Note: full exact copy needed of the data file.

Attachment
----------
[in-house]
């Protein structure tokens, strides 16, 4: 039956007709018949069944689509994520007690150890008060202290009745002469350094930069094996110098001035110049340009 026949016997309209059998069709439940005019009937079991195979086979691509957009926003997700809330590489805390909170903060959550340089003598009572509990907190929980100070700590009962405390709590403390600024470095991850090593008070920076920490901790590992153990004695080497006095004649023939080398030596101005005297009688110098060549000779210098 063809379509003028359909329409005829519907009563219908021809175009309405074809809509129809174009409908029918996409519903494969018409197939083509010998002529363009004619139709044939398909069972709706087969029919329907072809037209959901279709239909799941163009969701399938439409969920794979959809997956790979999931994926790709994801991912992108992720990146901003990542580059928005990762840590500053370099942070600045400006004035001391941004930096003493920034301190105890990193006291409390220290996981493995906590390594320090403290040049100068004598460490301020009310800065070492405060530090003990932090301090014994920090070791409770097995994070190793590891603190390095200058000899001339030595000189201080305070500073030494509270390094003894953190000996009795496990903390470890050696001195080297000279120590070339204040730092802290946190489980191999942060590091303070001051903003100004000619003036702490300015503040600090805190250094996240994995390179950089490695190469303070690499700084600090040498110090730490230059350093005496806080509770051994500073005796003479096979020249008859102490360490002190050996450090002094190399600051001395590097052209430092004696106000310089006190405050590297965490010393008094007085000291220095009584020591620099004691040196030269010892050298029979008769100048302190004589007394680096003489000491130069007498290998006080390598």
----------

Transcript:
[in-house]
């Protein structure tokens, strides 16, 4: 039956007709018949069944689509994520007690150890008060202290009745002469350094930069094996110098001035110049340009 026949016997309209059998069709439940005019009937079991195979086979691509957009926003997700809330590489805390909170903060959550340089003598009572509990907190929980100070700590009962405390709590403390600024470095991850090593008070920076920490901790590992153990004695080497006095004649023939080398030596101005005297009688110098060549000779210098 063809379509003028359909329409005829519907009563219908021809175009309405074809809509129809174009409908029918996409519903494969018409197939083509010998002529363009004619139709044939398909069972709706087969029919329907072809037209959901279709239909799941163009969701399938439409969920794979959809997956790979999931994926790709994801991912992108992720990146901003990542580059928005990762840590500053370099942070600045400006004035001391941004930096003493920034301190105890990193006291409390220290996981493995906590390594320090403290040049100068004598460490301020009310800065070492405060530090003990932090301090014994920090070791409770097995994070190793590891603190390095200058000899001339030595000189201080305070500073030494509270390094003894953190000996009795496990903390470890050696001195080297000279120590070339204040730092802290946190489980191999942060590091303070001051903003100004000619003036702490300015503040600090805190250094996240994995390179950089490695190469303070690499700084600090040498110090730490230059350093005496806080509770051994500073005796003479096979020249008859102490360490002190050996450090002094190399600051001395590097052209430092004696106000310089006190405050590297965490010393008094007085000291220095009584020591620099004691040196030269010892050298029979008769100048302190004589007394680096003489000491130069007498290998006080390598």